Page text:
And while the late-season stretch run by the 2001-02 Engineers was impressive and exciting, no one connected with that team and/or who follows RPI hockey closely can credibly argue that the RPI teams of 2000, 2001 and '02, in general, underachieved; and, more specifically, failing to win one league title or earn one NCAA Tournament berth during the Murley-Cavosie era has to be considered a major disappointment.

Moreover, it's hard to argue that the key word in Ralph's last statement is 'past.

Despite the depth of talent they enjoyed from 1999 on, the Engineers' best finish in the ECAC was third place, eight points out of first place.

Rensselaer has not won an ECAC title since its string of upsets in the 1996 playoffs.

Regular season?

The Engineers haven't topped the ECAC - for 15 years regarded as the weakest of the four longtime college hockey conferences - over an entire season since the national championship season of 1985.

Ralph does admit, though, that the school needs to reaffirm its commitment to hockey excellence.

"But we do need to take better care of this team," he added. "It's something that's going to be a focus for me as I continue on here. This is going to be a marathon, not a sprint. There are no quick fixes. Too often, people make a quick fix and it goes wrong. I don't want to fall into that trap."

Attendance has certainly been a problem.

Ralph has some ideas to raise the turnstile numbers, but says that basically, winning games will bring people into the stands.

"Obviously, everyone wants to watch a winner," he said, "and if we go otu and win 25 games, you're going to see a big uptake in attendance."

"But what you're seeing right now is, our fan base is getting much older," Ralph said. "Our season ticket-holders are really aging, many of them are moving south or leaving the area for somewhere else. What we need to do is move some younger folks in to take up those seats and to back-fill those season ticket-holders and I want them to bring their families."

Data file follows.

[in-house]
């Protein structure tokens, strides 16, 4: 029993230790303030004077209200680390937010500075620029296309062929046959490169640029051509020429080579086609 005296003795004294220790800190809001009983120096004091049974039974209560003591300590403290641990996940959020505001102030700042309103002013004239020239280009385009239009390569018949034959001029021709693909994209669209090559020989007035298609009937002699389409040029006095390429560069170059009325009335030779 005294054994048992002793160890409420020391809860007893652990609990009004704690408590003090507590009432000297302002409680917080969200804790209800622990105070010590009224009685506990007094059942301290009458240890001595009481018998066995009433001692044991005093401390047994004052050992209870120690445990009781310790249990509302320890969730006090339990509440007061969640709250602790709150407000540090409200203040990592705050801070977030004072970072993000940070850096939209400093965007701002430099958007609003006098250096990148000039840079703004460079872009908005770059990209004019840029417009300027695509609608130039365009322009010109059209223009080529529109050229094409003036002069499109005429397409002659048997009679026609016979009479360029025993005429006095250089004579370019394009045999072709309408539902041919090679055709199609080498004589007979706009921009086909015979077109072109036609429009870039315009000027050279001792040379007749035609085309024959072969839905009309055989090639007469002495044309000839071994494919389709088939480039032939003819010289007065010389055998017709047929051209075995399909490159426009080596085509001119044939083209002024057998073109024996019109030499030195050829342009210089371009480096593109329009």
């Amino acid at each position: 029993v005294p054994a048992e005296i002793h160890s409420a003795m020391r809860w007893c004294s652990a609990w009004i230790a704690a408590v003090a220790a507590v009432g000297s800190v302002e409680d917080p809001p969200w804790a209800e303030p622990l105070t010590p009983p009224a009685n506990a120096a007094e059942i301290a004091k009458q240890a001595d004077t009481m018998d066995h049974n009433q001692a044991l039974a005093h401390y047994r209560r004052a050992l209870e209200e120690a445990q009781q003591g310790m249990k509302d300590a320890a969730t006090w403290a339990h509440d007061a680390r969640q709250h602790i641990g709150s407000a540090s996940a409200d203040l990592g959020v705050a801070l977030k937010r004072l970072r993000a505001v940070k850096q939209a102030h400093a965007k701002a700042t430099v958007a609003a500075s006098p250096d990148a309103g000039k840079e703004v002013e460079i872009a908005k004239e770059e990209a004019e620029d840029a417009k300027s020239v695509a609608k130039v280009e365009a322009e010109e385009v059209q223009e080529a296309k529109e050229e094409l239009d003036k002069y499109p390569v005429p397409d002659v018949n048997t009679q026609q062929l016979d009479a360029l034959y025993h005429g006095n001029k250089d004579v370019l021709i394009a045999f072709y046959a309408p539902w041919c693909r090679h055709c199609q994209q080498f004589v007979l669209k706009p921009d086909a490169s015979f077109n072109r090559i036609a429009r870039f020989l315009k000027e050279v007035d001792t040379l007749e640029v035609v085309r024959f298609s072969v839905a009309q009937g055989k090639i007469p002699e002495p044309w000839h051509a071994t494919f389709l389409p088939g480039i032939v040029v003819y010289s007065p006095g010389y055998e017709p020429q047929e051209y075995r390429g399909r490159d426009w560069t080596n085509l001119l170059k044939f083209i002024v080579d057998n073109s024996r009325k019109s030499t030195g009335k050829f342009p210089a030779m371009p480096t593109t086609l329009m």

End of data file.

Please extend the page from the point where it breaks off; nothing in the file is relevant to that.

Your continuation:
"College hockey", he added, "is phenomenal family entertainment. We need to introduce the kids of the area to this game. College hockey is exploding in popularity and youth hockey is growing like a weed, even for girls. So we want to really reach out to youth hockey leagues and get them in our building. If we can do that, we can get the average age of our season ticket-holders down a little bit and get some more excitement in the building and I think you'll see it go from there."

Rensselaer hockey fans literally expect that the team get favoritism from Ralph and the athletic department simply because hockey is the school's only Division I program.

And they make that point quite clear to him.

"Yeah, but that's also a fair assessment," he said. "It is the flagship sport and there's a lot of students at Rensselaer who first heard of Rensselaer because of it's hockey program. We do have 22 other sports (and) I don't want them overshadowed by what we're doing in hockey, but Division I programs are a lot more labor-intensive."

And then there's the budget. It's among the smallest in the nation, excluding teams from the two new conferences - the Metro Atlantic Athletic Conference and College Hockey America.

"And it's even smaller than it appears," Ralph said, "because we rent our own ice."

That's right. The school owns Houston Field House, but the hockey program pays the Institute to use it.

Ralph says, simply, the budget in general, and Fridgen's all-important recruiting funds, both need major influxes of cash.

"Colorado College is Division III in other sports, as we are," Ralph said, "and their hockey budget is nearly twice what ours is. North Dakota (a perennial national power) is a Division II school (in all other sports) and their (hockey) budget nearly matches our entire (athletic department) opetaring budget."

To attract the top players, RPI's recruiting budget must be raised.

"Those need to be addressed," Ralph said of the budget concerns. "And soon."

rpihockey.net thanks Tom Reale for providing a print copy of this article.